LOS ANGELES — The Long Beach and Los Angeles ports continue to be inundated with cargo, slowing deliveries for businesses near and far as the two collectively handle about 40% of all domestic imports.
On Tuesday, U.S. Labor Secretary Marty Walsh came to town to meet with LA Mayor Eric Garcetti and other officials at the Ports of Los Angeles and Long Beach.
For the owners of a new small business called JBee Brand, the issues at the ports have severely affected their business. They couldn’t have their first Black Friday sale because they didn’t have the inventory to sell and their latest shipment has been sitting somewhere at the port for weeks.
This business is a dream come true for these best friends, but it could soon become a dream deferred.
Jacqueline Maldonado and Brianna Contreras have been wanting to open their own e-commerce business for 15 years and finally took their leap of faith in May 2021.
"We’re very into fitness, we have been for years now and we’ve always been really into the cute, fashion gym wear but we could never really find anything different," Contreras explained.
So they started their own fitness wear brand called 'JBee' with clothes that made them feel confident and comfortable, hoping it would empower other women to feel the same.
After months of searching to find the perfect supplier overseas, they were packing order after order and just hitting their stride when suddenly the inventory stopped coming in.
They normally have boxes that fill their room, but now the product is down to the final bin.
"At the ports we have about 300 units, which is not that much for a small business, but for us that’s huge, you know that’s 300 customers," Maldonado explained.
It’s sitting somewhere on the San Pedro Bay and the business owners say they have no idea how long it’ll take to be unloaded.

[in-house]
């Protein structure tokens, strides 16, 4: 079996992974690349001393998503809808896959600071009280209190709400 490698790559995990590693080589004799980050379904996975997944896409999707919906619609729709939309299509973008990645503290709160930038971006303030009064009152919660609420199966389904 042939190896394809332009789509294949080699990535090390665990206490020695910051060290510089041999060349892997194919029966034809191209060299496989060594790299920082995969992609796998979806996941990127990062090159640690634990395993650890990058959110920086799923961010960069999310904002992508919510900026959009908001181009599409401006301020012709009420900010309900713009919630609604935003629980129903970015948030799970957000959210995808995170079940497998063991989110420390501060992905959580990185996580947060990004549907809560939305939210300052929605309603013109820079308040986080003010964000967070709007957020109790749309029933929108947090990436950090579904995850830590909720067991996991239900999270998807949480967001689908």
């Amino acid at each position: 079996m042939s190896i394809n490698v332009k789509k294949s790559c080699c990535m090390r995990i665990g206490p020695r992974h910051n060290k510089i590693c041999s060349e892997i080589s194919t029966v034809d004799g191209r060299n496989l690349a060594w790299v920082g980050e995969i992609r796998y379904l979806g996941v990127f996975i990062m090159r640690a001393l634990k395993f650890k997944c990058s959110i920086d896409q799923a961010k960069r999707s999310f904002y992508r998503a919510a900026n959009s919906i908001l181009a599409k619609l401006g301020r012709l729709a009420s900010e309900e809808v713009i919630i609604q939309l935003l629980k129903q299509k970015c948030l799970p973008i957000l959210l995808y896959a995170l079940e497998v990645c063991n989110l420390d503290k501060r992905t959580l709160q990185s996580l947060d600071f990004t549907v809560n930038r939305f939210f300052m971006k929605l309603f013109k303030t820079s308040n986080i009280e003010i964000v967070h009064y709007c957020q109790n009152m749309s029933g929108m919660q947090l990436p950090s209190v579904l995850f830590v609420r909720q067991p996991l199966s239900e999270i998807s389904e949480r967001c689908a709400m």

The backlog is so severe that Walsh came to see the operation for himself, meeting with Garcetti and other leaders from both the Port of Los Angeles and Port of Long Beach.
During a press conference, they made several mentions of the bipartisan infrastructure bill just signed into law this month that Walsh says will alleviate some of these supply chain issues.
“We’re going to be able to get the goods to consumers, to the factories, with more efficiency than ever before in our nation's history," Walsh explained.
Walsh says the law will invest $17 billion into our ports and waterways and with the twin ports in LA and Long Beach being the largest in the nation, Garcetti says he’s working to win 40% of that money since SoCal ports move about 40% of America’s goods.
He wasn’t shy about placing the blame on the private sector, saying this backlog is a result of pandemic fear.
“I think a lot of the big retailers panicked," Garcetti explained.
It had ripple effects for the smaller start-ups like Maldonado and Contreras', who don’t even have an exact shipping date to give to their customers because they can’t get a clear answer on when their inventory will be unloaded.
"Because of the issue on the ports we do plan to manufacture our stuff here. That's a really big, top goal for us next year," Contreras explained.
It's a move that could be a lot more expensive, but at this rate, it could be the only way to keep their dream alive.